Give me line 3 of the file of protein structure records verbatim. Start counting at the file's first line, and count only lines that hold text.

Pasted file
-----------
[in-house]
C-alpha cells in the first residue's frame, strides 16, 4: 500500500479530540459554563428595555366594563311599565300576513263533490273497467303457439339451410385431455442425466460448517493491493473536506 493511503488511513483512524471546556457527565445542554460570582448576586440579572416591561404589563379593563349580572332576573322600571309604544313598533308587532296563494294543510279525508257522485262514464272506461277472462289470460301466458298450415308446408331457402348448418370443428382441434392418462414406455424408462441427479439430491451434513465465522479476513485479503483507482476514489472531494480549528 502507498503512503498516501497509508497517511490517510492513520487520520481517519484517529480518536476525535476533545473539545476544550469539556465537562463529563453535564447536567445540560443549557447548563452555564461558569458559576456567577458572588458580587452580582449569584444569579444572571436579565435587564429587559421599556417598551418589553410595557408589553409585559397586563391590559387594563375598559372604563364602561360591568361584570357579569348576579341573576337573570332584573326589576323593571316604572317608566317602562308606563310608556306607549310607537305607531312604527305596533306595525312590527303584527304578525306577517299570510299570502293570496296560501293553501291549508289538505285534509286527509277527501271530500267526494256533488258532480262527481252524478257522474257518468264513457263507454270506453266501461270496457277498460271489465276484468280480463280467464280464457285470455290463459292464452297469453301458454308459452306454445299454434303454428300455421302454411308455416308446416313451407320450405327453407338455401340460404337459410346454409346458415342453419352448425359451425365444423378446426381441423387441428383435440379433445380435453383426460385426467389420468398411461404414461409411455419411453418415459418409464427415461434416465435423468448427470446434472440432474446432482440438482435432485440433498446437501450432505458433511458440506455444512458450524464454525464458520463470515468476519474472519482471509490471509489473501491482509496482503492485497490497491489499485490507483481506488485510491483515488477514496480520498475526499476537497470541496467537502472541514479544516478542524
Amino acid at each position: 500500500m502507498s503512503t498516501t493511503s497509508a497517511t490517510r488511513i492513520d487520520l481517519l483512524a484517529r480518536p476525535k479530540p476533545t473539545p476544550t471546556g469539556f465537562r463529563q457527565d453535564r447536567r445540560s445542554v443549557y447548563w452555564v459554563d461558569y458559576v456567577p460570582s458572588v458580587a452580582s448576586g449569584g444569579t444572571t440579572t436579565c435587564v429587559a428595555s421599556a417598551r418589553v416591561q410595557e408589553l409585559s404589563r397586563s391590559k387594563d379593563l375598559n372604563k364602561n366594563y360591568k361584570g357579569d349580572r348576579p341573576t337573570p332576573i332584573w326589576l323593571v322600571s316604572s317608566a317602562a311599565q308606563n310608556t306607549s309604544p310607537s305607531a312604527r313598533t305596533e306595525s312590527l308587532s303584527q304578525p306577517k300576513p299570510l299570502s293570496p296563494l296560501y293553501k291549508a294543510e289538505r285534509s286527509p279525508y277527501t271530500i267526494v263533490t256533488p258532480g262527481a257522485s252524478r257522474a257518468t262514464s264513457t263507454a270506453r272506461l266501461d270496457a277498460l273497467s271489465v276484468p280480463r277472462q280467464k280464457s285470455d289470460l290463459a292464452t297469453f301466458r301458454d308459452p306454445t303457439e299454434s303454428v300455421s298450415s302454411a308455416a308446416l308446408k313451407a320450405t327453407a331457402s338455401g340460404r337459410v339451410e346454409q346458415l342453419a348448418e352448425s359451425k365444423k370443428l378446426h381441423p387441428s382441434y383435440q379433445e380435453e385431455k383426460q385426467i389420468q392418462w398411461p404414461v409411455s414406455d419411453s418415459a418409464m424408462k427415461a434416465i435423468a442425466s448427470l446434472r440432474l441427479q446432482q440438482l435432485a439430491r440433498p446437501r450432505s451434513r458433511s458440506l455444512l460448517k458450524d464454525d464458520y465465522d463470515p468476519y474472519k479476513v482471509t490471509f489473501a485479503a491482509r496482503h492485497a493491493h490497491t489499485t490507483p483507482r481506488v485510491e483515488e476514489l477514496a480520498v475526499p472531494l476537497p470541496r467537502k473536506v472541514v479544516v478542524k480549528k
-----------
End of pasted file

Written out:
Amino acid at each position: 500500500m502507498s503512503t498516501t493511503s497509508a497517511t490517510r488511513i492513520d487520520l481517519l483512524a484517529r480518536p476525535k479530540p476533545t473539545p476544550t471546556g469539556f465537562r463529563q457527565d453535564r447536567r445540560s445542554v443549557y447548563w452555564v459554563d461558569y458559576v456567577p460570582s458572588v458580587a452580582s448576586g449569584g444569579t444572571t440579572t436579565c435587564v429587559a428595555s421599556a417598551r418589553v416591561q410595557e408589553l409585559s404589563r397586563s391590559k387594563d379593563l375598559n372604563k364602561n366594563y360591568k361584570g357579569d349580572r348576579p341573576t337573570p332576573i332584573w326589576l323593571v322600571s316604572s317608566a317602562a311599565q308606563n310608556t306607549s309604544p310607537s305607531a312604527r313598533t305596533e306595525s312590527l308587532s303584527q304578525p306577517k300576513p299570510l299570502s293570496p296563494l296560501y293553501k291549508a294543510e289538505r285534509s286527509p279525508y277527501t271530500i267526494v263533490t256533488p258532480g262527481a257522485s252524478r257522474a257518468t262514464s264513457t263507454a270506453r272506461l266501461d270496457a277498460l273497467s271489465v276484468p280480463r277472462q280467464k280464457s285470455d289470460l290463459a292464452t297469453f301466458r301458454d308459452p306454445t303457439e299454434s303454428v300455421s298450415s302454411a308455416a308446416l308446408k313451407a320450405t327453407a331457402s338455401g340460404r337459410v339451410e346454409q346458415l342453419a348448418e352448425s359451425k365444423k370443428l378446426h381441423p387441428s382441434y383435440q379433445e380435453e385431455k383426460q385426467i389420468q392418462w398411461p404414461v409411455s414406455d419411453s418415459a418409464m424408462k427415461a434416465i435423468a442425466s448427470l446434472r440432474l441427479q446432482q440438482l435432485a439430491r440433498p446437501r450432505s451434513r458433511s458440506l455444512l460448517k458450524d464454525d464458520y465465522d463470515p468476519y474472519k479476513v482471509t490471509f489473501a485479503a491482509r496482503h492485497a493491493h490497491t489499485t490507483p483507482r481506488v485510491e483515488e476514489l477514496a480520498v475526499p472531494l476537497p470541496r467537502k473536506v472541514v479544516v478542524k480549528k